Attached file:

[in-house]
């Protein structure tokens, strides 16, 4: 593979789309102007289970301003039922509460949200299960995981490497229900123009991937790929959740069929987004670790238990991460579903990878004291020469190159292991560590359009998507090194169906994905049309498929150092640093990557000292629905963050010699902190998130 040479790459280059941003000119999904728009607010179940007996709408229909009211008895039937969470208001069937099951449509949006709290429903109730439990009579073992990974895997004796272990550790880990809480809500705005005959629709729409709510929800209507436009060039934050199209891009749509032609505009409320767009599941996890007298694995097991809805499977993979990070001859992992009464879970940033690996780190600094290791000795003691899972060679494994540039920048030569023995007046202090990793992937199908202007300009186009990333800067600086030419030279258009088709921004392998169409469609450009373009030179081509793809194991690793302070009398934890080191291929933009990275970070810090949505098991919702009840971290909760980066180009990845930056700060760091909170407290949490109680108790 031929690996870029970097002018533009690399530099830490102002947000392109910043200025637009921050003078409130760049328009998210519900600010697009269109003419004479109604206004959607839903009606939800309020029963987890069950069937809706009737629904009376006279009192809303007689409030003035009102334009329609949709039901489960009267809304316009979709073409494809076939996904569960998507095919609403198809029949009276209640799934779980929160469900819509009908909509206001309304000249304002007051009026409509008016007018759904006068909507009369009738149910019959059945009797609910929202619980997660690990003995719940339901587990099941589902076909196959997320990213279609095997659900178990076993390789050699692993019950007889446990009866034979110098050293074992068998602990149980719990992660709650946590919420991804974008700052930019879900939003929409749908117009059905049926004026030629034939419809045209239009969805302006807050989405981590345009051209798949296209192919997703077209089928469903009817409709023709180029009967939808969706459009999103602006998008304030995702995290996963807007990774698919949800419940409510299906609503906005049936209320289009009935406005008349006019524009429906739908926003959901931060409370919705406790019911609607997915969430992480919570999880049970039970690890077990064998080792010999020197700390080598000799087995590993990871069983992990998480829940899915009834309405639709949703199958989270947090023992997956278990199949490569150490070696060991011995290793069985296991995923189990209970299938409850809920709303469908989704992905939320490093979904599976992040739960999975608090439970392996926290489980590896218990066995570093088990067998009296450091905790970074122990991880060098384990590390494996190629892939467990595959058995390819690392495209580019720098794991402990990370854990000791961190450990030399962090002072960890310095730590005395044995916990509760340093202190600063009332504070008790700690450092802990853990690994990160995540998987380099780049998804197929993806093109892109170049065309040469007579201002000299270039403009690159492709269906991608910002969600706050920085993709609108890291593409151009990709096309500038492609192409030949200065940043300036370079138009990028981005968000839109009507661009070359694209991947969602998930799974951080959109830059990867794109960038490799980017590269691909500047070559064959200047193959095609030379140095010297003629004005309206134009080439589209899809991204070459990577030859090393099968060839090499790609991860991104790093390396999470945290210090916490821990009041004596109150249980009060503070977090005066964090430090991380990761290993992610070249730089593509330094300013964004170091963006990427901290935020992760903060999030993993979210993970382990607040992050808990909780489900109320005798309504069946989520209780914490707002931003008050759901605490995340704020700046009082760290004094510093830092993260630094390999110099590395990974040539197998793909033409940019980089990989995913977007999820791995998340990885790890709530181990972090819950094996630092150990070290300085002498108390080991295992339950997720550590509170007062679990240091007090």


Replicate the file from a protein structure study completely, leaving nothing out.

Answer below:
[in-house]
């Protein structure tokens, strides 16, 4: 593979789309102007289970301003039922509460949200299960995981490497229900123009991937790929959740069929987004670790238990991460579903990878004291020469190159292991560590359009998507090194169906994905049309498929150092640093990557000292629905963050010699902190998130 040479790459280059941003000119999904728009607010179940007996709408229909009211008895039937969470208001069937099951449509949006709290429903109730439990009579073992990974895997004796272990550790880990809480809500705005005959629709729409709510929800209507436009060039934050199209891009749509032609505009409320767009599941996890007298694995097991809805499977993979990070001859992992009464879970940033690996780190600094290791000795003691899972060679494994540039920048030569023995007046202090990793992937199908202007300009186009990333800067600086030419030279258009088709921004392998169409469609450009373009030179081509793809194991690793302070009398934890080191291929933009990275970070810090949505098991919702009840971290909760980066180009990845930056700060760091909170407290949490109680108790 031929690996870029970097002018533009690399530099830490102002947000392109910043200025637009921050003078409130760049328009998210519900600010697009269109003419004479109604206004959607839903009606939800309020029963987890069950069937809706009737629904009376006279009192809303007689409030003035009102334009329609949709039901489960009267809304316009979709073409494809076939996904569960998507095919609403198809029949009276209640799934779980929160469900819509009908909509206001309304000249304002007051009026409509008016007018759904006068909507009369009738149910019959059945009797609910929202619980997660690990003995719940339901587990099941589902076909196959997320990213279609095997659900178990076993390789050699692993019950007889446990009866034979110098050293074992068998602990149980719990992660709650946590919420991804974008700052930019879900939003929409749908117009059905049926004026030629034939419809045209239009969805302006807050989405981590345009051209798949296209192919997703077209089928469903009817409709023709180029009967939808969706459009999103602006998008304030995702995290996963807007990774698919949800419940409510299906609503906005049936209320289009009935406005008349006019524009429906739908926003959901931060409370919705406790019911609607997915969430992480919570999880049970039970690890077990064998080792010999020197700390080598000799087995590993990871069983992990998480829940899915009834309405639709949703199958989270947090023992997956278990199949490569150490070696060991011995290793069985296991995923189990209970299938409850809920709303469908989704992905939320490093979904599976992040739960999975608090439970392996926290489980590896218990066995570093088990067998009296450091905790970074122990991880060098384990590390494996190629892939467990595959058995390819690392495209580019720098794991402990990370854990000791961190450990030399962090002072960890310095730590005395044995916990509760340093202190600063009332504070008790700690450092802990853990690994990160995540998987380099780049998804197929993806093109892109170049065309040469007579201002000299270039403009690159492709269906991608910002969600706050920085993709609108890291593409151009990709096309500038492609192409030949200065940043300036370079138009990028981005968000839109009507661009070359694209991947969602998930799974951080959109830059990867794109960038490799980017590269691909500047070559064959200047193959095609030379140095010297003629004005309206134009080439589209899809991204070459990577030859090393099968060839090499790609991860991104790093390396999470945290210090916490821990009041004596109150249980009060503070977090005066964090430090991380990761290993992610070249730089593509330094300013964004170091963006990427901290935020992760903060999030993993979210993970382990607040992050808990909780489900109320005798309504069946989520209780914490707002931003008050759901605490995340704020700046009082760290004094510093830092993260630094390999110099590395990974040539197998793909033409940019980089990989995913977007999820791995998340990885790890709530181990972090819950094996630092150990070290300085002498108390080991295992339950997720550590509170007062679990240091007090």